The rate of female suicide in Ireland increased by 14.7% in the year 2013 to 2014, according to the Samaritans annual report.
In 2014, 459 people took their own lives, of whom 368 were men and 91 were women.
Although the rate for men fell by 6.4%, they “are still four times more likely to take their own lives than women”, the mental health charity warned.
Urging the new Government to take steps to reduce suicide, Samaritans executive director for Ireland, Catherine Brogan, said: "We are naturally concerned.
“Each person who dies by suicide leaves behind family and friends whose lives will never be the same again. Every single suicide is a tragedy.”
“Tackling suicide requires a wide range of agencies to work together nationally and in communities, to give people the best chance to turn their lives around when they are struggling.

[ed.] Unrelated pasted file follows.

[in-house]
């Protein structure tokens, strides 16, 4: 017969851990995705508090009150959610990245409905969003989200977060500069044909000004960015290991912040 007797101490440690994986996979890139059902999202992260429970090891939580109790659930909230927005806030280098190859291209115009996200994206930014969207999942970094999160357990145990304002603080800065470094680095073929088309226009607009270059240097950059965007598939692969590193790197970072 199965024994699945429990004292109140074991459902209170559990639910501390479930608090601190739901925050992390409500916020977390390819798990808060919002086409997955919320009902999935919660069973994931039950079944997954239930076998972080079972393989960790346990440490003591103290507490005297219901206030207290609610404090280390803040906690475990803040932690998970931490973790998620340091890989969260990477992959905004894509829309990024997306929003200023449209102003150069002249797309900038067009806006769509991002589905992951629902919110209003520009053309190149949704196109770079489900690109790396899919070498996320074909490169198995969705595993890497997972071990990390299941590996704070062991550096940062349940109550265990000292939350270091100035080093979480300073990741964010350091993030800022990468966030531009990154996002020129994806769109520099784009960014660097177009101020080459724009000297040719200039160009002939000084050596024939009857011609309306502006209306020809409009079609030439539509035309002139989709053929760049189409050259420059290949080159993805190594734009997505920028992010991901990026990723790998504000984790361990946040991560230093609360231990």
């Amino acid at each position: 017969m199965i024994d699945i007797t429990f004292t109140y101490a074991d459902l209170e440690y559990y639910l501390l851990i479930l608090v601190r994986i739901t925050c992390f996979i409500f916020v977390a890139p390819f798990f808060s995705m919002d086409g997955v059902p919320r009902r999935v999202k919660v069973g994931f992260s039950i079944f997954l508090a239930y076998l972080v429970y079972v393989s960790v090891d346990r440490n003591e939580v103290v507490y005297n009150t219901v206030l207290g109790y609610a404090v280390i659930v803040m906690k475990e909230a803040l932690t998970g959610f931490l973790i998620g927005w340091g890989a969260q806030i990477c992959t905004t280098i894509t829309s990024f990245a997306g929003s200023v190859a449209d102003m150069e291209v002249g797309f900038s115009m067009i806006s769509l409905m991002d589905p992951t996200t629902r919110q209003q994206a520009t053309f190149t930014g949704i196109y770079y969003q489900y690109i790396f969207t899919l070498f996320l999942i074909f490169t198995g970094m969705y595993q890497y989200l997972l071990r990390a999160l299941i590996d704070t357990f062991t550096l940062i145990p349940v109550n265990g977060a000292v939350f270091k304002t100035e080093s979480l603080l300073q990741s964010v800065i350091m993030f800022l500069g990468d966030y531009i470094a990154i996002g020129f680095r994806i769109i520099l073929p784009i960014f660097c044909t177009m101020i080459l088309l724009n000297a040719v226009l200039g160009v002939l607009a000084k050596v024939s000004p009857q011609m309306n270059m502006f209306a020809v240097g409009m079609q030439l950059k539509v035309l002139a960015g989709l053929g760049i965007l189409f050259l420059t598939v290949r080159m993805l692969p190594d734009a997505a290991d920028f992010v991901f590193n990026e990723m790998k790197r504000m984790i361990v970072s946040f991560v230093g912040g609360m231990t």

“Strong political oversight and leadership is required to ensure that the challenges we face in reducing suicide are overcome.”
— Samaritans Ireland (@SamaritansIRL) May 20, 2016
Samaritans is calling on parties and elected representatives to make suicide reduction a priority by ensuring that Connecting for Life, the national strategy for suicide reduction is implemented and that ring-fenced funding for suicide reduction is maintained.
Catherine Brogan continued: “We must all work together to encourage men and women to seek help before reaching a crisis point, so that they can access the support they need.”
“We all have a role to play in reducing suicide in Ireland. Feeling physically or socially isolated is a risk to your mental health.
“Be kind to yourself and, if you’re struggling, take action. Go to the GP, contact Samaritans If you see someone else struggling to cope, take action, ask them: ‘Are you ok?’
“Those could be the most important words you say today.”
Anyone can contact Samaritans from any phone on 116 123 (this number is FREE to call and will not appear on your phone bill), email email@example.com, or visit the Samaritans website to find details of your nearest branch.